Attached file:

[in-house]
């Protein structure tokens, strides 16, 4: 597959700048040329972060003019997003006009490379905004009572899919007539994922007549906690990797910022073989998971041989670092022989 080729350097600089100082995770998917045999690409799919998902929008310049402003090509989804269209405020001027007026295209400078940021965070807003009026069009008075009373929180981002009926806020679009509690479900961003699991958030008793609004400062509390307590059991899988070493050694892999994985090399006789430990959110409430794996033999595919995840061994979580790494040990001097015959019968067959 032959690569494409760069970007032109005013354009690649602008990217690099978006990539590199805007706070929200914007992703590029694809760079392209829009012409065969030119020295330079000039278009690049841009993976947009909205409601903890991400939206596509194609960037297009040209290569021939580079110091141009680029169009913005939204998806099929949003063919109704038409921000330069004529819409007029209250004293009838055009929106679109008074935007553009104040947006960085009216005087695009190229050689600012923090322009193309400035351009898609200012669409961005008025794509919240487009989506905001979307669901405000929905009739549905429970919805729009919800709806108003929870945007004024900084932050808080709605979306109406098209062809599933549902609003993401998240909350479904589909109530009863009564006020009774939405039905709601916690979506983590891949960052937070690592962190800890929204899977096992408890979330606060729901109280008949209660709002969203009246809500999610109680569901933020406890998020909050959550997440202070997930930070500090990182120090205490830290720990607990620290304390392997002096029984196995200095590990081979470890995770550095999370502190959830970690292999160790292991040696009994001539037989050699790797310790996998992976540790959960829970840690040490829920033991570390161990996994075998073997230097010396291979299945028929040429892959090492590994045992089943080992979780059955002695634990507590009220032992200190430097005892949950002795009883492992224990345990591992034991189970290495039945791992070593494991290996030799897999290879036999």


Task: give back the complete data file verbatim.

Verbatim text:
[in-house]
């Protein structure tokens, strides 16, 4: 597959700048040329972060003019997003006009490379905004009572899919007539994922007549906690990797910022073989998971041989670092022989 080729350097600089100082995770998917045999690409799919998902929008310049402003090509989804269209405020001027007026295209400078940021965070807003009026069009008075009373929180981002009926806020679009509690479900961003699991958030008793609004400062509390307590059991899988070493050694892999994985090399006789430990959110409430794996033999595919995840061994979580790494040990001097015959019968067959 032959690569494409760069970007032109005013354009690649602008990217690099978006990539590199805007706070929200914007992703590029694809760079392209829009012409065969030119020295330079000039278009690049841009993976947009909205409601903890991400939206596509194609960037297009040209290569021939580079110091141009680029169009913005939204998806099929949003063919109704038409921000330069004529819409007029209250004293009838055009929106679109008074935007553009104040947006960085009216005087695009190229050689600012923090322009193309400035351009898609200012669409961005008025794509919240487009989506905001979307669901405000929905009739549905429970919805729009919800709806108003929870945007004024900084932050808080709605979306109406098209062809599933549902609003993401998240909350479904589909109530009863009564006020009774939405039905709601916690979506983590891949960052937070690592962190800890929204899977096992408890979330606060729901109280008949209660709002969203009246809500999610109680569901933020406890998020909050959550997440202070997930930070500090990182120090205490830290720990607990620290304390392997002096029984196995200095590990081979470890995770550095999370502190959830970690292999160790292991040696009994001539037989050699790797310790996998992976540790959960829970840690040490829920033991570390161990996994075998073997230097010396291979299945028929040429892959090492590994045992089943080992979780059955002695634990507590009220032992200190430097005892949950002795009883492992224990345990591992034991189970290495039945791992070593494991290996030799897999290879036999």